It is well-established that the rate of disorders of affect exhibits a pronounced sex difference, such that susceptibility to disorders such as depression and post-traumatic stress is twice as high in women when compared to men. At present, however, the neural basis of this difference is not well understood. It has been suggested that women are at higher risk for these disorders due to a more general sex difference in the processing of affect. Multiple neuroimaging studies have supported this view, showing regional differences between men and women in the magnitude of the response to affective material. However, these studies have not converged on a consistent pattern of sex differences, nor have they related neural sex differences to pathological symptoms. Preliminary evidence from our lab has revealed a novel sex difference in affective processing, found not in the magnitude of the affective response, but rather in the persistence of that response over multiple repetitions. Our data indicate that while the response of the affective circuitry to negatively valenced stimuli does not differ between the sexes when those items are novel, the response to negative items that have been familiarized through repeated presentation is significantly greater in women than it is in men. This suggests that the affective systems of women habituate significantly more slowly to negative stimuli than do men's. Studies of individuals with high anxiety have shown similarly sustained activity in the affective network during the extinction of fear relative to healthy controls. Thus, it may be the case that the persistence of the affective response in women explains their greater susceptibility to affective disorder. In this proposal, we will test that possibility. Using fMRI, we will first fully characteize the habituation curves for the response to emotion-inducing material in various affective regions of interest in women and men, confirming the sex difference. These data will then be compared to various measures of affective disruption, including multiple inventories measuring depression and anxiety, tests of HPA axis responsiveness, and self-reported rumination. We predict that women will show longer-lasting responses in regions including amygdala, insula, and anterior cingulate relative to men, and that the magnitude of these responses after numerous repetitions will correlate with measures of affective dysfunction, such that those with the most persistent affective responses will also show the most symptoms. We further predict that women will have greater responses in the affective network than men when familiar affective material is visualized one week later. If these predictions are confirmed, it would indicate that the rate of habituation to negative stimuli predicts symptoms of affective disorder. Thus, as a slower rate of habituation is more common in women, they are more susceptible to disorders of affect as a group. A better understanding of the factors underlying sex differences in affective disorder could lead to more personalized and effective treatment.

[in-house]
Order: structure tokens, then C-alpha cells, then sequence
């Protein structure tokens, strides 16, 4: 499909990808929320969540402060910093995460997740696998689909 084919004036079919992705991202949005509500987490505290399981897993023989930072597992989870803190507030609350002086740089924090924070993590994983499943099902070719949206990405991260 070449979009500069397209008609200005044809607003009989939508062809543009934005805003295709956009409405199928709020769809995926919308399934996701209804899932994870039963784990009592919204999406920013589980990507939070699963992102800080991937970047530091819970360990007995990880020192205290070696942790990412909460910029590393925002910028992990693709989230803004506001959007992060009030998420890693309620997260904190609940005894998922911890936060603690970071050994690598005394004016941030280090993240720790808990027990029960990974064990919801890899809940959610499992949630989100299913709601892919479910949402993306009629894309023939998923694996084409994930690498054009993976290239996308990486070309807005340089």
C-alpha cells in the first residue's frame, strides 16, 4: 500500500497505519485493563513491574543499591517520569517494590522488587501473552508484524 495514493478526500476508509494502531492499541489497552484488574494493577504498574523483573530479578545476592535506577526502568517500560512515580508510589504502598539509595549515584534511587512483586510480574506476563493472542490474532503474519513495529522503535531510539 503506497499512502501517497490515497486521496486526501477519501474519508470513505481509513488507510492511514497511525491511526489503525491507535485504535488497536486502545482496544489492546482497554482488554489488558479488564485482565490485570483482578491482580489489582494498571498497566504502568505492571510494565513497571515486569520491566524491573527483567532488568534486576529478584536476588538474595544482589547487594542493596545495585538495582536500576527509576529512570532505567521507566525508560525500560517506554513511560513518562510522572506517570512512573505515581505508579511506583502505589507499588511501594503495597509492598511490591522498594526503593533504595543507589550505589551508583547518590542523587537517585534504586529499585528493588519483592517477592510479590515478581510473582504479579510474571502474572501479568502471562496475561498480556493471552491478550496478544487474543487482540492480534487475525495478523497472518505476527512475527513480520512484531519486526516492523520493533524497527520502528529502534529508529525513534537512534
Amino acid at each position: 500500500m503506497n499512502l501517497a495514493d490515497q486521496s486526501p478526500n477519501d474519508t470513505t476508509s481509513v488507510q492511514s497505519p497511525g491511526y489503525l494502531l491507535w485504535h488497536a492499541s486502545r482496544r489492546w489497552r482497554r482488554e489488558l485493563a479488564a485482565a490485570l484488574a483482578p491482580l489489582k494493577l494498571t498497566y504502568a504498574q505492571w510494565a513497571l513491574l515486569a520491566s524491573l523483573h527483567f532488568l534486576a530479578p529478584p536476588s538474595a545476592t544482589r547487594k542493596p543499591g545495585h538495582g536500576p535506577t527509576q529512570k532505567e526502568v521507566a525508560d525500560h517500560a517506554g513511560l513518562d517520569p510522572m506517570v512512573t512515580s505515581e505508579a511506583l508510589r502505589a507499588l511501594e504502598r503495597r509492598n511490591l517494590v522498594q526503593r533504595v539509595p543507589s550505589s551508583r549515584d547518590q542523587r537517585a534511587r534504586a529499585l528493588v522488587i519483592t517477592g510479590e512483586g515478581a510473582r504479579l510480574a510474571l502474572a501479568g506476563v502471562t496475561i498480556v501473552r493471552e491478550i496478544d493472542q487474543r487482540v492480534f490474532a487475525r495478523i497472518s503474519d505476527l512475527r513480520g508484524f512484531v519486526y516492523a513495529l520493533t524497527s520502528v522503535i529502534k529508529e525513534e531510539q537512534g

This study will compare the persistence of the brain's response to negative material over multiple repetitions between women and men, and test whether an enduring neural response to negativity is related to various symptoms of affective disorder. Based on preliminary data, we predict that women will exhibit a more persistent neural response to negative experience, such that their brains continue to respond to repeated presentation of a negative stimulus after the brains of men have ceased to respond, and that this persistence will be correlated with symptoms of anxiety and depression. The results of this experiment may help to explain the significantly higher susceptibility to disorders of affect in women relative to men, and could lead to more customized and effective treatments.